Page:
• Your co-workers. If they have experience either in the field or with the City they might be a good source of information or contacts into other parts of the City. These needn't be just your immediate coworkers Using the COA directory you can find the name, job title and phone number of any COA employee. So it is entirely possible for you to "cold call" someone who is either doing the job you’d like t do, or who works in the department you would like to work in. You can conduct "informational interviews" (see What Color Is Your Parachute for how do conduct these) where you can find out what they really do, how they got the job, and other "inside scoop".
  • HR Liaison. Each department has a HR Liaison responsible for all human resource information. Many times these folks are invaluable sources of "where to go" and "who to see" type information, plus they often know of job openings in the department.
  • Human Resources Department Compensation Division. This is a little-known gem, because these folks are very knowledgeable about the different skills required for different jobs. So if you have identified your preferred skills (what you love to do), they can suggest some jobs that use those skills. One of the keys to navigating the COA's job search web site is knowing the correct job title. Sometimes very similar jobs are called very different things. You might discover that the same skills you are using and developing now in your current job are exactly the same skills needed for entirely different job in another department that might pay more or have better possibilities for advancement.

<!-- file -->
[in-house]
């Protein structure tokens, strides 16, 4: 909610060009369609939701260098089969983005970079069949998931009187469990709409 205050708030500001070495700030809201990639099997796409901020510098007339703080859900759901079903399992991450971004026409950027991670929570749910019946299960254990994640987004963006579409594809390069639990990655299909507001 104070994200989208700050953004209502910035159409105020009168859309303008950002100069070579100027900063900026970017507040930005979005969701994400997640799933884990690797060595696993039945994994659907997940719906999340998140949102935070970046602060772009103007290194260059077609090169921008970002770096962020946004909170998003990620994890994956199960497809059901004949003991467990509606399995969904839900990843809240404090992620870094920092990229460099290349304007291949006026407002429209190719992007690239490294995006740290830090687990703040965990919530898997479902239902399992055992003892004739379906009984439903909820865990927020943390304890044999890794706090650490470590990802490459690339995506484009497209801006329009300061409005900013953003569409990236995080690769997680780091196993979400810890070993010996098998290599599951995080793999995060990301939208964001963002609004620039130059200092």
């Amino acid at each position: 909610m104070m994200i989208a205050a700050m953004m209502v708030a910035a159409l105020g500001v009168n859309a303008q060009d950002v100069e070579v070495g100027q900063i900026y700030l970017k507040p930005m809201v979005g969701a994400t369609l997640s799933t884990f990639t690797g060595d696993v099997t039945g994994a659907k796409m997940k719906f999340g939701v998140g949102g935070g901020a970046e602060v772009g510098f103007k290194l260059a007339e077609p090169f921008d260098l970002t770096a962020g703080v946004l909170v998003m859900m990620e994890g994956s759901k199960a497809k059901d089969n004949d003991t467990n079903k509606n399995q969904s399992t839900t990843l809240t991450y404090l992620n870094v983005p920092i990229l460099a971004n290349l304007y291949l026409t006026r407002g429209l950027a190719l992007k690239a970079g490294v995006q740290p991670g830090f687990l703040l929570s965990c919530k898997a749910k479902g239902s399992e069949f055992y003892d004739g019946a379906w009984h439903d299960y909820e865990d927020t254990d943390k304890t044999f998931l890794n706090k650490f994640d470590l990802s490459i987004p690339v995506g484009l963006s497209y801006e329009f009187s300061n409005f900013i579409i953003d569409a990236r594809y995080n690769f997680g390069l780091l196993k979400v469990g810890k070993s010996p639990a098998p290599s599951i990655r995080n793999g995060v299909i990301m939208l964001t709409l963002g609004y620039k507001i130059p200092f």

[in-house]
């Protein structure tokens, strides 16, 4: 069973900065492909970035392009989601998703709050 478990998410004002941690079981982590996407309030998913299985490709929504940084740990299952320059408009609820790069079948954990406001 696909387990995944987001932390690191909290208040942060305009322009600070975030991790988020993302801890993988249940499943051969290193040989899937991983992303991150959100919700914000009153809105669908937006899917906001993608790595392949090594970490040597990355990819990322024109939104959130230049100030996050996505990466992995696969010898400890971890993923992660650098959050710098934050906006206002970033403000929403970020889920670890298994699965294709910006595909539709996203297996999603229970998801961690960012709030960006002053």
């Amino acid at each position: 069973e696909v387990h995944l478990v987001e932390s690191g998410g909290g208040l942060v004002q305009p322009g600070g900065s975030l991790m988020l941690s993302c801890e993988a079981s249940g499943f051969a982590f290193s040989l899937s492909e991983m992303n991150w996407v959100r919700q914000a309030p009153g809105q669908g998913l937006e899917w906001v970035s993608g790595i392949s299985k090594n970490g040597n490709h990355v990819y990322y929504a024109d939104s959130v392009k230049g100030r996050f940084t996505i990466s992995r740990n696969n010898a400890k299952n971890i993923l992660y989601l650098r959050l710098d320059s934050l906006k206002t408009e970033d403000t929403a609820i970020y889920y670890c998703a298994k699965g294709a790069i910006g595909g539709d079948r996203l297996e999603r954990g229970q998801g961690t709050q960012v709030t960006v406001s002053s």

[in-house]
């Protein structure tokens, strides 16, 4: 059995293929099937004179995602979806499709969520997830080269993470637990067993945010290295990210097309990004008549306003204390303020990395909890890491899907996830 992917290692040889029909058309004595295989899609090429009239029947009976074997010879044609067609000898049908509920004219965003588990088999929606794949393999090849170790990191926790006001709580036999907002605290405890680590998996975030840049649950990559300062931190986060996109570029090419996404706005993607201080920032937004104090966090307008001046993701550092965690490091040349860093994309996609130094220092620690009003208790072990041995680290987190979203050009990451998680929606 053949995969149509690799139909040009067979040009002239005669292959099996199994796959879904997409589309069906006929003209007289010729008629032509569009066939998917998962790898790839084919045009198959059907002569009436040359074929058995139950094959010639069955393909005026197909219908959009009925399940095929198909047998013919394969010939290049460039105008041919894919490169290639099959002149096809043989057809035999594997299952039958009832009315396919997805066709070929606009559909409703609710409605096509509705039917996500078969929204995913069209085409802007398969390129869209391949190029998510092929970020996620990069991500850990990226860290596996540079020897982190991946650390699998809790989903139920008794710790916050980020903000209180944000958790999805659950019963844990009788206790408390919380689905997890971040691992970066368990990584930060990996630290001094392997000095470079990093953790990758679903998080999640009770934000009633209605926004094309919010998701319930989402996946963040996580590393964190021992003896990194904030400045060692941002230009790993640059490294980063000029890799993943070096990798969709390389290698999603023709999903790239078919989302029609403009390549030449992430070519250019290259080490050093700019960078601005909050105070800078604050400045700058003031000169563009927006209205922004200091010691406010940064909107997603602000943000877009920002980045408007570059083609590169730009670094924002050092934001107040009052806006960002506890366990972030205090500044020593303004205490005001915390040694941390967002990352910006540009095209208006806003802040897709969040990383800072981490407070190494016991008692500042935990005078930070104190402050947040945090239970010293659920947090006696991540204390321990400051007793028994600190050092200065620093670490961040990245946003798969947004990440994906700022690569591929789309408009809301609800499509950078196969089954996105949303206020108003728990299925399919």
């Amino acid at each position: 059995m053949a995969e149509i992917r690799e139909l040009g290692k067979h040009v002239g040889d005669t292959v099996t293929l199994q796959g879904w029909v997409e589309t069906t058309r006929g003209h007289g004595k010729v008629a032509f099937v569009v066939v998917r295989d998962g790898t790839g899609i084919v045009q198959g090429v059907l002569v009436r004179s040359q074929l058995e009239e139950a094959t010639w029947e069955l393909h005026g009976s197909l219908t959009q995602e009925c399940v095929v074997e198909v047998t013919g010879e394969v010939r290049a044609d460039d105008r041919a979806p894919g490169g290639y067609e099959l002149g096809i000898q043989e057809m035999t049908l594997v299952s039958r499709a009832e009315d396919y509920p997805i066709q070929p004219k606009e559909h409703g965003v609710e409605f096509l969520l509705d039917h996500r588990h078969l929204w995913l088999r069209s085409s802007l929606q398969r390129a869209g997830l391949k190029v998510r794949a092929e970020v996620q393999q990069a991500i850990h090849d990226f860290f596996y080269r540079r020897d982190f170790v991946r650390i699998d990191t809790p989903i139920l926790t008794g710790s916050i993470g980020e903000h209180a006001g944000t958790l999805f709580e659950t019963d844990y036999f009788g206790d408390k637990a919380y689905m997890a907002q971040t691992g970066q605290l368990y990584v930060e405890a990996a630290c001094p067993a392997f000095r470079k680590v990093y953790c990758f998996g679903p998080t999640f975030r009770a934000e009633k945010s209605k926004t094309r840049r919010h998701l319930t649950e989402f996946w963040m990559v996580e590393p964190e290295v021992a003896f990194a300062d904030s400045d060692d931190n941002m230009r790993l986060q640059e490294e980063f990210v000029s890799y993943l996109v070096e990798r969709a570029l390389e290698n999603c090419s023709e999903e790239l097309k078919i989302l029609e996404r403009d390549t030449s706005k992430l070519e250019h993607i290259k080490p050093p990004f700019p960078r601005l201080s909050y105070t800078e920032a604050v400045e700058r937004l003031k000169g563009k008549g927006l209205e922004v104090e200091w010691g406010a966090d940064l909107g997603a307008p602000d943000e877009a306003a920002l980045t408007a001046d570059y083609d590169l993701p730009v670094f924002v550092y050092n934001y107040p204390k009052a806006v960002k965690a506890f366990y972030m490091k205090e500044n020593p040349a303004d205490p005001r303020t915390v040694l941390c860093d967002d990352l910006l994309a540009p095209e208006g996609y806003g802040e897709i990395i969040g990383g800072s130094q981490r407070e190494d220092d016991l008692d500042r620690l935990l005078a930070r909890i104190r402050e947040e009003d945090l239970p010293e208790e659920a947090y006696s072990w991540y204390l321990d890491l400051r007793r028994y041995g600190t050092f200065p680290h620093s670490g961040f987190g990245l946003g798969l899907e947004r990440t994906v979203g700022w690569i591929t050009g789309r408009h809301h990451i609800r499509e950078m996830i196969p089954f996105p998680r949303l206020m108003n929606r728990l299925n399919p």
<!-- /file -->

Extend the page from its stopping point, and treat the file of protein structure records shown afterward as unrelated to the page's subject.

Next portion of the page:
• Human Resources Department Employment Division. These are the folks that help hiring people both inside and outside the City of Austin. It stands to reason they know all about the different jobs available. They can also help you with deciphering job descriptions.
  • Job Descriptions. These documents describe the jobs of the City. They are a good first place to look when you are exploring the skills, knowledge and abilities required for a job. You can find these online by clicking here.

Web Links

  • The A large job search web site. It never hurts to see what other information and jobs is available.
  • Texas Workforce Commission This is a State of Texas organization with good resources to assist job seekers.
  • T.R.A.I.N. This is the City of Austin Intranet site for on training at the City. You can find information on courses offered by City departments, on-line computer based training (everything from computer software to management topics), Employee Assistance Program classes, tuition reimbursement and outside training and development sources. This can be an invaluable resource for training much of it "free" or at reduced cost.
  • U.S. Department of Labor A good source of nationwide information on jobs and careers. This can be a good source of research into job fields and even specific jobs. Well worth spending some time exploring the many pages of information.
  • What Color is Your Parachute web site, which supports the book by the same name. Provides articles, tests, and web links to additional information on career development and job searching.


We are not professional career counselors, so the advice we offer are only our opinions based on our experience as both job seekers and City employees. As they all say, seek the advice of a "qualified professional" which you can find in the phone book or through various online sources.

The books and web sites we cite have been found useful in our own career explorations. The City of Austin does not endorse, support or take any responsibility for any of them.